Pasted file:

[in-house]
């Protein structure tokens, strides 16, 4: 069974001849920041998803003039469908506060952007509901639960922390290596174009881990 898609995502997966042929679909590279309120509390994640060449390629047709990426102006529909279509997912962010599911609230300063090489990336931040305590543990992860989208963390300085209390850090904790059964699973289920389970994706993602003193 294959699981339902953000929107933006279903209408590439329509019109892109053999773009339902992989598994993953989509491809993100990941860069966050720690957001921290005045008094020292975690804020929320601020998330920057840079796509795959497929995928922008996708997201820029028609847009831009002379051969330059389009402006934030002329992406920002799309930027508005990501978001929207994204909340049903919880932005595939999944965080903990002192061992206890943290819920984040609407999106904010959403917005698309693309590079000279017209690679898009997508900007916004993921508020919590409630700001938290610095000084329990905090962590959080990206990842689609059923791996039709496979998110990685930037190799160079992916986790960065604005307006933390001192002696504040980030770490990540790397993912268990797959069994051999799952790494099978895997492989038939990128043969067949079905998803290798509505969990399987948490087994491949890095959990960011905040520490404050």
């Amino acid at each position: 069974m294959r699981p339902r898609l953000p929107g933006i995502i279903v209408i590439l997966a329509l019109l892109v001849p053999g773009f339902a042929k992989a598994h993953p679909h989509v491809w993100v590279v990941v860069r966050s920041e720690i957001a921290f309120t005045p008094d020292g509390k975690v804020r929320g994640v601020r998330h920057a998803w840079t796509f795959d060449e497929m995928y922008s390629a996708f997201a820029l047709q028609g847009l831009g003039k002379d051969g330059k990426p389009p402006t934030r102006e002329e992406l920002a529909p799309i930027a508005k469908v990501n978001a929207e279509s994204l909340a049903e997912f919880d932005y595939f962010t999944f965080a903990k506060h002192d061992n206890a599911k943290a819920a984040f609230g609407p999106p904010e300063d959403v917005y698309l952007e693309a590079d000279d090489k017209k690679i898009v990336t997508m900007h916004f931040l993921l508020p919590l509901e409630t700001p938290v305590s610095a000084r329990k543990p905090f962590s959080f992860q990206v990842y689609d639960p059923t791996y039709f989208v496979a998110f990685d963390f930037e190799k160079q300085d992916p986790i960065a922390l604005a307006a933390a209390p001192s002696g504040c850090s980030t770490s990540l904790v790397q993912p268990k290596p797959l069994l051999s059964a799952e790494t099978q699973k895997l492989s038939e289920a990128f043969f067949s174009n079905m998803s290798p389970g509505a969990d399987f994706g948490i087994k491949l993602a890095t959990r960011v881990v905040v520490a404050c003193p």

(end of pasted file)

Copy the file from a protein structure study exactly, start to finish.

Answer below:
[in-house]
């Protein structure tokens, strides 16, 4: 069974001849920041998803003039469908506060952007509901639960922390290596174009881990 898609995502997966042929679909590279309120509390994640060449390629047709990426102006529909279509997912962010599911609230300063090489990336931040305590543990992860989208963390300085209390850090904790059964699973289920389970994706993602003193 294959699981339902953000929107933006279903209408590439329509019109892109053999773009339902992989598994993953989509491809993100990941860069966050720690957001921290005045008094020292975690804020929320601020998330920057840079796509795959497929995928922008996708997201820029028609847009831009002379051969330059389009402006934030002329992406920002799309930027508005990501978001929207994204909340049903919880932005595939999944965080903990002192061992206890943290819920984040609407999106904010959403917005698309693309590079000279017209690679898009997508900007916004993921508020919590409630700001938290610095000084329990905090962590959080990206990842689609059923791996039709496979998110990685930037190799160079992916986790960065604005307006933390001192002696504040980030770490990540790397993912268990797959069994051999799952790494099978895997492989038939990128043969067949079905998803290798509505969990399987948490087994491949890095959990960011905040520490404050």
């Amino acid at each position: 069974m294959r699981p339902r898609l953000p929107g933006i995502i279903v209408i590439l997966a329509l019109l892109v001849p053999g773009f339902a042929k992989a598994h993953p679909h989509v491809w993100v590279v990941v860069r966050s920041e720690i957001a921290f309120t005045p008094d020292g509390k975690v804020r929320g994640v601020r998330h920057a998803w840079t796509f795959d060449e497929m995928y922008s390629a996708f997201a820029l047709q028609g847009l831009g003039k002379d051969g330059k990426p389009p402006t934030r102006e002329e992406l920002a529909p799309i930027a508005k469908v990501n978001a929207e279509s994204l909340a049903e997912f919880d932005y595939f962010t999944f965080a903990k506060h002192d061992n206890a599911k943290a819920a984040f609230g609407p999106p904010e300063d959403v917005y698309l952007e693309a590079d000279d090489k017209k690679i898009v990336t997508m900007h916004f931040l993921l508020p919590l509901e409630t700001p938290v305590s610095a000084r329990k543990p905090f962590s959080f992860q990206v990842y689609d639960p059923t791996y039709f989208v496979a998110f990685d963390f930037e190799k160079q300085d992916p986790i960065a922390l604005a307006a933390a209390p001192s002696g504040c850090s980030t770490s990540l904790v790397q993912p268990k290596p797959l069994l051999s059964a799952e790494t099978q699973k895997l492989s038939e289920a990128f043969f067949s174009n079905m998803s290798p389970g509505a969990d399987f994706g948490i087994k491949l993602a890095t959990r960011v881990v905040v520490a404050c003193p």